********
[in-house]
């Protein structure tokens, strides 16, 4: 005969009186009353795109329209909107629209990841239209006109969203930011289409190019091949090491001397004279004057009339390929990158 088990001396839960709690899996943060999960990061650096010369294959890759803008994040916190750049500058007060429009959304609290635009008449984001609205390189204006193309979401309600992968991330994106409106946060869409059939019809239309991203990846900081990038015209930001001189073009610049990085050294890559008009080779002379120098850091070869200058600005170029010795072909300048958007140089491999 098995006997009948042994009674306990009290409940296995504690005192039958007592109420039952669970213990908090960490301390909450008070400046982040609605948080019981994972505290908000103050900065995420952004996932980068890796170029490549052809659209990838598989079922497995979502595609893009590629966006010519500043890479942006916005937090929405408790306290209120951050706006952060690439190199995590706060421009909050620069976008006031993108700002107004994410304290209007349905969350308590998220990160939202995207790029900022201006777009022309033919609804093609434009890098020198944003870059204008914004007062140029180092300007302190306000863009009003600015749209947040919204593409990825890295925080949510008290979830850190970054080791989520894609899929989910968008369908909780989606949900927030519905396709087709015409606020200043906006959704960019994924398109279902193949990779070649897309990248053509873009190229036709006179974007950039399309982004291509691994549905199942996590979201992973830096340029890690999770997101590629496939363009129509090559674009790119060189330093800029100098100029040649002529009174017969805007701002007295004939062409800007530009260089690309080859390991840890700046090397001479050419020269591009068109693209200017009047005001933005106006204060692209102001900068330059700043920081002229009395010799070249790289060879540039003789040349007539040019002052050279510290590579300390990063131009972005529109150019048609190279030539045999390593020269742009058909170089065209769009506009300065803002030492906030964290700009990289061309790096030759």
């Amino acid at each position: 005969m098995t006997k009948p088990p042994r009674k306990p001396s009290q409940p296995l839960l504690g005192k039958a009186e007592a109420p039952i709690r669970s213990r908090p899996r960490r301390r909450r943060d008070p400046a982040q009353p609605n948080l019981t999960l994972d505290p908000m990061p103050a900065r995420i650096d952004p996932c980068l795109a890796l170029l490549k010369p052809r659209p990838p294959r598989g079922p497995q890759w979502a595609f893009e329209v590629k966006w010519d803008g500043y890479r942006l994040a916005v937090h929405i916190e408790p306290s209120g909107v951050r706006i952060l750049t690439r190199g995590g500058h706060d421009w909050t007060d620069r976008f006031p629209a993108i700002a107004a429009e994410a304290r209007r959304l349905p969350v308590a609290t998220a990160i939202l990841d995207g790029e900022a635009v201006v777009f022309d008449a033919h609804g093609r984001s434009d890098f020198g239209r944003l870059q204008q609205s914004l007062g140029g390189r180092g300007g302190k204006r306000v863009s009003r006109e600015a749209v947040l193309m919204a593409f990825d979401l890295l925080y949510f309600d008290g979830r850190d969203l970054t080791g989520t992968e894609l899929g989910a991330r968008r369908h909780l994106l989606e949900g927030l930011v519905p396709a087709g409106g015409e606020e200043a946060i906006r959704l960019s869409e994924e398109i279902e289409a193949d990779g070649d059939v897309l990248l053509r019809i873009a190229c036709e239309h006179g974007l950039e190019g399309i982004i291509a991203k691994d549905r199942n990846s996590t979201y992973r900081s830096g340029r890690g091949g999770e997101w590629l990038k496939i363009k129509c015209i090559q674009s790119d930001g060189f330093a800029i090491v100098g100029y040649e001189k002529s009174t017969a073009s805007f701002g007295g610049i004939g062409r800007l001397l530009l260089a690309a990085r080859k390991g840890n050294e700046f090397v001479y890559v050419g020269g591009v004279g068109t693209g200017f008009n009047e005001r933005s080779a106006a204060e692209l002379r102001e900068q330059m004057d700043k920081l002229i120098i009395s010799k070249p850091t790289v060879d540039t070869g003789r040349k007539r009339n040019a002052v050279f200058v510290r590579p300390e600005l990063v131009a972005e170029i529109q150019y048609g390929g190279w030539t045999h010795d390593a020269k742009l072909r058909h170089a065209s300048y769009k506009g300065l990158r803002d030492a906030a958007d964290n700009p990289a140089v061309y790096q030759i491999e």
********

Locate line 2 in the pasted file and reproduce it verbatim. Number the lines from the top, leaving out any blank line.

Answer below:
């Protein structure tokens, strides 16, 4: 005969009186009353795109329209909107629209990841239209006109969203930011289409190019091949090491001397004279004057009339390929990158 088990001396839960709690899996943060999960990061650096010369294959890759803008994040916190750049500058007060429009959304609290635009008449984001609205390189204006193309979401309600992968991330994106409106946060869409059939019809239309991203990846900081990038015209930001001189073009610049990085050294890559008009080779002379120098850091070869200058600005170029010795072909300048958007140089491999 098995006997009948042994009674306990009290409940296995504690005192039958007592109420039952669970213990908090960490301390909450008070400046982040609605948080019981994972505290908000103050900065995420952004996932980068890796170029490549052809659209990838598989079922497995979502595609893009590629966006010519500043890479942006916005937090929405408790306290209120951050706006952060690439190199995590706060421009909050620069976008006031993108700002107004994410304290209007349905969350308590998220990160939202995207790029900022201006777009022309033919609804093609434009890098020198944003870059204008914004007062140029180092300007302190306000863009009003600015749209947040919204593409990825890295925080949510008290979830850190970054080791989520894609899929989910968008369908909780989606949900927030519905396709087709015409606020200043906006959704960019994924398109279902193949990779070649897309990248053509873009190229036709006179974007950039399309982004291509691994549905199942996590979201992973830096340029890690999770997101590629496939363009129509090559674009790119060189330093800029100098100029040649002529009174017969805007701002007295004939062409800007530009260089690309080859390991840890700046090397001479050419020269591009068109693209200017009047005001933005106006204060692209102001900068330059700043920081002229009395010799070249790289060879540039003789040349007539040019002052050279510290590579300390990063131009972005529109150019048609190279030539045999390593020269742009058909170089065209769009506009300065803002030492906030964290700009990289061309790096030759």